3. IIRs

    IIRs Well-Known Member

    Thanks Remy.

    Yes the files have a .wav suffix. The only sign there is a problem with them is that their file sizes are all very slightly different: had I pressed stop on the recording they would have been identical lengths and sizes.

    I've been using (and beta testing) Tracktion for years, so I'm pretty confident the files were being recorded with the settings I specified: 24/44.1/mono.

    Downloading HD24 Tools now...
     
  4. IIRs

    IIRs Well-Known Member

    BTW, playing at the wrong speed is not a problem. It only happened when I told Soundforge to treat the 'raw' files as 96KHz audio: I mentioned it because that's the closest I got to recovering the audio! If the resulting file had not also had gain issues and dropouts I could have simply reset the SR back to 44.1 in SF and patted myself on the back...
     
  5. TheJackAttack

    TheJackAttack Distinguished Member

    http://www.dnd.utwente.nl/~mrjb/hd24tools/

    This is worth a try. Many HD24 users have had lots of success with this. The problems may arise if it indeed was recorded with a 32 float.
     
  6. IIRs

    IIRs Well-Known Member

    I downloaded HD24 Tools. I only had a quick look, but it seems to only want to deal with HD24 formatted drives. Am I missing something?
     
  7. TheJackAttack

    TheJackAttack Distinguished Member

    Remy has mucho more experience with HD Tools than I do but the Yahoo list indicates success using it on other files too. The developer is very open to questions and help.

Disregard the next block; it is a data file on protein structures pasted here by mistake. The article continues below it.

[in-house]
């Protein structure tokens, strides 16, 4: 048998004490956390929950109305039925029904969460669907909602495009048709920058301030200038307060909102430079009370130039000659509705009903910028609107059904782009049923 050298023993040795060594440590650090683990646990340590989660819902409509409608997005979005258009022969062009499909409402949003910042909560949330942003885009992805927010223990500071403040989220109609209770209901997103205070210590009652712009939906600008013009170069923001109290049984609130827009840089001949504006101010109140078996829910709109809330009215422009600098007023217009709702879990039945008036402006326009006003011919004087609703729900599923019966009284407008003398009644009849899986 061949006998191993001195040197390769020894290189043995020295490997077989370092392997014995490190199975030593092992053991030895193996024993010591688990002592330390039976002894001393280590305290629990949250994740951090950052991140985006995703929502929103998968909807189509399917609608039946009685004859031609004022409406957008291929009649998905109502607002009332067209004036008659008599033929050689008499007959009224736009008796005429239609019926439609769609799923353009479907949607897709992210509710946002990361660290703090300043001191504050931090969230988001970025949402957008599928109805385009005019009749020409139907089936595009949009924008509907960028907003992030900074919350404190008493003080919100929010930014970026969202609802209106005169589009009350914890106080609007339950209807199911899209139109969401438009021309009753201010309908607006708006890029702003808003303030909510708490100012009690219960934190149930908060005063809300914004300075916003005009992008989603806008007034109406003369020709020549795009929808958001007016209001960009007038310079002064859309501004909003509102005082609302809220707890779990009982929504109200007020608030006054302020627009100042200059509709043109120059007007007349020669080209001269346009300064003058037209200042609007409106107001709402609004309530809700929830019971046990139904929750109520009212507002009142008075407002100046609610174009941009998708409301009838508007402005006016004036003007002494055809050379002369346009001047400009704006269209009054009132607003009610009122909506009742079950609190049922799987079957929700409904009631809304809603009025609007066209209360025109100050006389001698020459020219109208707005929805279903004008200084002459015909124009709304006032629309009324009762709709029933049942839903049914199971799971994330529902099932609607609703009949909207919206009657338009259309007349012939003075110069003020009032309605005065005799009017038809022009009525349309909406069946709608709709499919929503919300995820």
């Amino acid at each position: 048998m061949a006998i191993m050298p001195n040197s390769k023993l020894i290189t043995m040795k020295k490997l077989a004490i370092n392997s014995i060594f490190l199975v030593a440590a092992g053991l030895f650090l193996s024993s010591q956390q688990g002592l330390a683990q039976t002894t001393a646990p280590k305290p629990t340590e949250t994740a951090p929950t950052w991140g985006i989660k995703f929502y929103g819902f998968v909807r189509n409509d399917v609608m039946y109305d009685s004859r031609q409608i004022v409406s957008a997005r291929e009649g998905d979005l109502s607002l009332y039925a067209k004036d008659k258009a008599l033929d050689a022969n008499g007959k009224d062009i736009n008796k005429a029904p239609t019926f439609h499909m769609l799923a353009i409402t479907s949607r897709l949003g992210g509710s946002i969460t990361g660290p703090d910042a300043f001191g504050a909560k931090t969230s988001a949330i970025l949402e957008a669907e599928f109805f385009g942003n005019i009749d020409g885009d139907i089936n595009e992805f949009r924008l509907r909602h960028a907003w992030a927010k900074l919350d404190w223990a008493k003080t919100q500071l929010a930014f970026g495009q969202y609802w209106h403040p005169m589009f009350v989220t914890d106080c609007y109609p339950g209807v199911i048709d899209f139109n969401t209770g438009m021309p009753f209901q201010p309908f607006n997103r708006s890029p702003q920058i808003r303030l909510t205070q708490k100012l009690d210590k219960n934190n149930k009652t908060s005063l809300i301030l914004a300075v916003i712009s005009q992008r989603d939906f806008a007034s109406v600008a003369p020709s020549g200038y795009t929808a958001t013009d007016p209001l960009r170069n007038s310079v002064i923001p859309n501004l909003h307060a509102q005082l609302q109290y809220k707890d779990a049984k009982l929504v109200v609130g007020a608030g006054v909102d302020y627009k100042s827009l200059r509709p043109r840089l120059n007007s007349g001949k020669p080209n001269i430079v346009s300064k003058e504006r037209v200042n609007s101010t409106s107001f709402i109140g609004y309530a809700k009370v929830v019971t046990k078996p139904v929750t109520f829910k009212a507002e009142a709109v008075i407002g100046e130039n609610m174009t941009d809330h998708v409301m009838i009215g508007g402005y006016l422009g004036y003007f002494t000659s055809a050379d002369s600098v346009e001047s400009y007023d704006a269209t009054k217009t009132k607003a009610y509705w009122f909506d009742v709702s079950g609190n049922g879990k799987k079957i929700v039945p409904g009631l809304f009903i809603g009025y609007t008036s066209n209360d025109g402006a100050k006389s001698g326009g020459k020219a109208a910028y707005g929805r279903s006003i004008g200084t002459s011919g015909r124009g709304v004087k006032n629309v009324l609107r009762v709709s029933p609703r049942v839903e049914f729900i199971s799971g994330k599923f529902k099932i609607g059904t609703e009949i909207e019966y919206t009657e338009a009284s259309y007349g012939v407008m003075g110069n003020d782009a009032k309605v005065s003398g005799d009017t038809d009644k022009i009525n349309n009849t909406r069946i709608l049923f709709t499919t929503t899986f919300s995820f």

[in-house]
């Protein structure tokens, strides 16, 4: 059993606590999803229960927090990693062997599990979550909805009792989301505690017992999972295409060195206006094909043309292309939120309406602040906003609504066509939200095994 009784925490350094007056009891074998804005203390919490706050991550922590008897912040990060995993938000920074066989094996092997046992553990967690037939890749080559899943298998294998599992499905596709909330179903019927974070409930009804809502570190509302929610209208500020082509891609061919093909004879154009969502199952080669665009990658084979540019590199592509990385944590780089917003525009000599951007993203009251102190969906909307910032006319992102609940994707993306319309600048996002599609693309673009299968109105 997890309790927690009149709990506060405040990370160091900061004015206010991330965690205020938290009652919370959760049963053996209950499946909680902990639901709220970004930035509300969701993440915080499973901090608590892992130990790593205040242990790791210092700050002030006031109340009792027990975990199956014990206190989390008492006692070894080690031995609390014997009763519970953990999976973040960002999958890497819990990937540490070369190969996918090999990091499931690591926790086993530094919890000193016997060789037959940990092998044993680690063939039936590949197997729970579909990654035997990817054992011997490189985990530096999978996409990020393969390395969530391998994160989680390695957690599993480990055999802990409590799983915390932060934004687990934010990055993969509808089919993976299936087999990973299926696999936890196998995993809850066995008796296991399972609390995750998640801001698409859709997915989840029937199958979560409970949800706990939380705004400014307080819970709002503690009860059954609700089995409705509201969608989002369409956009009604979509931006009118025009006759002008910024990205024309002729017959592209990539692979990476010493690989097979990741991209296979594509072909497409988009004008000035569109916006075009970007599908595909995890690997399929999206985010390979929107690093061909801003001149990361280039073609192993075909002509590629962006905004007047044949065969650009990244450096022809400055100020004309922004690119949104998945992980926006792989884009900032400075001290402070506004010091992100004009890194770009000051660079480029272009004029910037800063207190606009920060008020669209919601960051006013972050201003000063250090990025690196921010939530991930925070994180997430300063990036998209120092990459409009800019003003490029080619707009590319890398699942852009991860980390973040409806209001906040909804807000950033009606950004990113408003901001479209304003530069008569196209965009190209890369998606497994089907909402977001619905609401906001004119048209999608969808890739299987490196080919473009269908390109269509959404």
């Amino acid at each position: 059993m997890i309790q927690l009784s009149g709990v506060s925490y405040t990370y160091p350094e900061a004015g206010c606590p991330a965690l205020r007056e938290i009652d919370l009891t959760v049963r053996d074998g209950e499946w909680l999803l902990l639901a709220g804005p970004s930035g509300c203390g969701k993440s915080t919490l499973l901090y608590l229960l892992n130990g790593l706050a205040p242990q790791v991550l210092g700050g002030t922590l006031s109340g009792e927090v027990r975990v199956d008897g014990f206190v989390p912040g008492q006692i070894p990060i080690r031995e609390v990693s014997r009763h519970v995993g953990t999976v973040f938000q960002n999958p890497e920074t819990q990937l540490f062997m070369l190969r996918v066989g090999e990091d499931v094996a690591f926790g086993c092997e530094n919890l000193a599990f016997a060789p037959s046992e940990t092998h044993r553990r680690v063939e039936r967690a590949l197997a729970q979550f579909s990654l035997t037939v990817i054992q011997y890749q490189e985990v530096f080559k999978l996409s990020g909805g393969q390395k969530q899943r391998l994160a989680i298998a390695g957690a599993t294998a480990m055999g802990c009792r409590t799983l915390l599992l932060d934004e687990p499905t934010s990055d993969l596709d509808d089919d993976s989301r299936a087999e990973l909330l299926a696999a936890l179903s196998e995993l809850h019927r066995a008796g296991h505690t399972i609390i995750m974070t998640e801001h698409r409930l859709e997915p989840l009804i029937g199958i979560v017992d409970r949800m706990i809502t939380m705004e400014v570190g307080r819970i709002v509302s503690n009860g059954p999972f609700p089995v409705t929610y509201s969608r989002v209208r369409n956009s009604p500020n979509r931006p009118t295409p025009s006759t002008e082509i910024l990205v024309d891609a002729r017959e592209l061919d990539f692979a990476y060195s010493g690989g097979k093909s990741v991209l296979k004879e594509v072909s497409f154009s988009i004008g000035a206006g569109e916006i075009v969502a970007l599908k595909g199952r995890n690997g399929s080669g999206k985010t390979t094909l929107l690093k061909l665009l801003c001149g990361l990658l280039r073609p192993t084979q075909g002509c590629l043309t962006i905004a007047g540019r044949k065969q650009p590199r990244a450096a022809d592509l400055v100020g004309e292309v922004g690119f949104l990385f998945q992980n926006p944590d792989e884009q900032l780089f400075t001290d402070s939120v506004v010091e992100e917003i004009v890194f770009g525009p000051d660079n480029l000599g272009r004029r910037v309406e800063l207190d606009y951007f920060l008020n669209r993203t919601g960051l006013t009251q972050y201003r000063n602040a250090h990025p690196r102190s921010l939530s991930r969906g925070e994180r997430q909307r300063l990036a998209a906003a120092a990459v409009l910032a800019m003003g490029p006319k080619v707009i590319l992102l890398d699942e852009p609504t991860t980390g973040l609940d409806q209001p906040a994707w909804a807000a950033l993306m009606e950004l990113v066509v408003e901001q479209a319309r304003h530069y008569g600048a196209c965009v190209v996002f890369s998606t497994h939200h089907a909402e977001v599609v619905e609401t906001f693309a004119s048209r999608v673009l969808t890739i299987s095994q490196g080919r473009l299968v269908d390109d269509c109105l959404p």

8. Codemonkey

    Codemonkey Well-Known Member

    Well, I had something like this happen on Sunday.
    The PC died about 40 minutes in and now I have myself a 492MB file, and a 170MB file starting a few minutes later when the PC was running again.

    Trouble is the 492MB file appears to my DAW as 0.5 seconds of nothing, and to my music playing programs as 2 seconds of proper audio, then 45 minutes of silence.

    Currently I'm actually reading up on wav headers, I'm probably gonna have to find/make a tool to edit it.
     
  9. Codemonkey

    Codemonkey Well-Known Member

    Update: I've just looked at the contents with a hex editor.

    Apparently, it's not glitching after 2 seconds and playing silence, but rather it has an array of data and then IS in fact nothing but 0000000000000000 all the way.

    THAT is a strange one, I would've assumed that it would dump data to disk for every few MB recieved, and it ran for 45 minutes between the start of the silence in the audio track, and the point where the PC died.

    *still no idea why it died*

    In the meantime, OP you could email me this file of yours, and I'll fix your header :p.
     
  10. TheJackAttack

    TheJackAttack Distinguished Member

    Let me know what you turn up. I record redundantly to HDD and to an Alesis HD24XR so knock on wood I've not gotten to that point. I would like a good solution for the problem in my bag o' tricks.
     
  11. TheJackAttack

    TheJackAttack Distinguished Member

    Most audio engines will not write the final data and headers until you hit stop. Until then it's placed in a cache file in a temp folder somewhere. CM you might check for the temp file and check it against your "saved" file.
     
  12. Codemonkey

    Codemonkey Well-Known Member

    Well, since Kristal is a bag of crap I use a VST Plugin (I know, no plugins while recording, but this one is FOR recording).